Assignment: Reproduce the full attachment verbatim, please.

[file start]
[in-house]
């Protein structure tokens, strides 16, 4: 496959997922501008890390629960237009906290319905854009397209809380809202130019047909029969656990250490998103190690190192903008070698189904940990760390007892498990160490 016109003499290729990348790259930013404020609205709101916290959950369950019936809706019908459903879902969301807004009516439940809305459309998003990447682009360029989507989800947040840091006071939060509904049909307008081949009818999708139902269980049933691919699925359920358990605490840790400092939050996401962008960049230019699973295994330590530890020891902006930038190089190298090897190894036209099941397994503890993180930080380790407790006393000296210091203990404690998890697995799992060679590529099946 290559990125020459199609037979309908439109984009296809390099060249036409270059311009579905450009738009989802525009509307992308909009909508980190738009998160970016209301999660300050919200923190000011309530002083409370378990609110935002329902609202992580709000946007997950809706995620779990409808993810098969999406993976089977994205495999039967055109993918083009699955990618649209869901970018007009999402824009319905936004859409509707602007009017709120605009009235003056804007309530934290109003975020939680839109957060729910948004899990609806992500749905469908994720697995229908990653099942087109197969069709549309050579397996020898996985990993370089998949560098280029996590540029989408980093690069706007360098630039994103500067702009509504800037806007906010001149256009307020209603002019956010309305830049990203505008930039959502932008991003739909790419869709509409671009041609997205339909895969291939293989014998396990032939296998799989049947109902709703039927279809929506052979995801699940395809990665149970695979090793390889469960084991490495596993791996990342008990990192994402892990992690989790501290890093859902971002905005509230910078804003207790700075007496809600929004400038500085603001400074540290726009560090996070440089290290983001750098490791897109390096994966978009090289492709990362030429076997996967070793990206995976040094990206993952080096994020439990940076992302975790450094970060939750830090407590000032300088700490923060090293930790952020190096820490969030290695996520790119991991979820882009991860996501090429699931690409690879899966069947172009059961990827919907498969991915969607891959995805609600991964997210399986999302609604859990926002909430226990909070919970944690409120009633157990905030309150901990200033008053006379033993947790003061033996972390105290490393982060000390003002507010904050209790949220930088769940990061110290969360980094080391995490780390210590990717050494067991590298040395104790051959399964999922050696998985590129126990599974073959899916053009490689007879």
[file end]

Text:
[in-house]
């Protein structure tokens, strides 16, 4: 496959997922501008890390629960237009906290319905854009397209809380809202130019047909029969656990250490998103190690190192903008070698189904940990760390007892498990160490 016109003499290729990348790259930013404020609205709101916290959950369950019936809706019908459903879902969301807004009516439940809305459309998003990447682009360029989507989800947040840091006071939060509904049909307008081949009818999708139902269980049933691919699925359920358990605490840790400092939050996401962008960049230019699973295994330590530890020891902006930038190089190298090897190894036209099941397994503890993180930080380790407790006393000296210091203990404690998890697995799992060679590529099946 290559990125020459199609037979309908439109984009296809390099060249036409270059311009579905450009738009989802525009509307992308909009909508980190738009998160970016209301999660300050919200923190000011309530002083409370378990609110935002329902609202992580709000946007997950809706995620779990409808993810098969999406993976089977994205495999039967055109993918083009699955990618649209869901970018007009999402824009319905936004859409509707602007009017709120605009009235003056804007309530934290109003975020939680839109957060729910948004899990609806992500749905469908994720697995229908990653099942087109197969069709549309050579397996020898996985990993370089998949560098280029996590540029989408980093690069706007360098630039994103500067702009509504800037806007906010001149256009307020209603002019956010309305830049990203505008930039959502932008991003739909790419869709509409671009041609997205339909895969291939293989014998396990032939296998799989049947109902709703039927279809929506052979995801699940395809990665149970695979090793390889469960084991490495596993791996990342008990990192994402892990992690989790501290890093859902971002905005509230910078804003207790700075007496809600929004400038500085603001400074540290726009560090996070440089290290983001750098490791897109390096994966978009090289492709990362030429076997996967070793990206995976040094990206993952080096994020439990940076992302975790450094970060939750830090407590000032300088700490923060090293930790952020190096820490969030290695996520790119991991979820882009991860996501090429699931690409690879899966069947172009059961990827919907498969991915969607891959995805609600991964997210399986999302609604859990926002909430226990909070919970944690409120009633157990905030309150901990200033008053006379033993947790003061033996972390105290490393982060000390003002507010904050209790949220930088769940990061110290969360980094080391995490780390210590990717050494067991590298040395104790051959399964999922050696998985590129126990599974073959899916053009490689007879």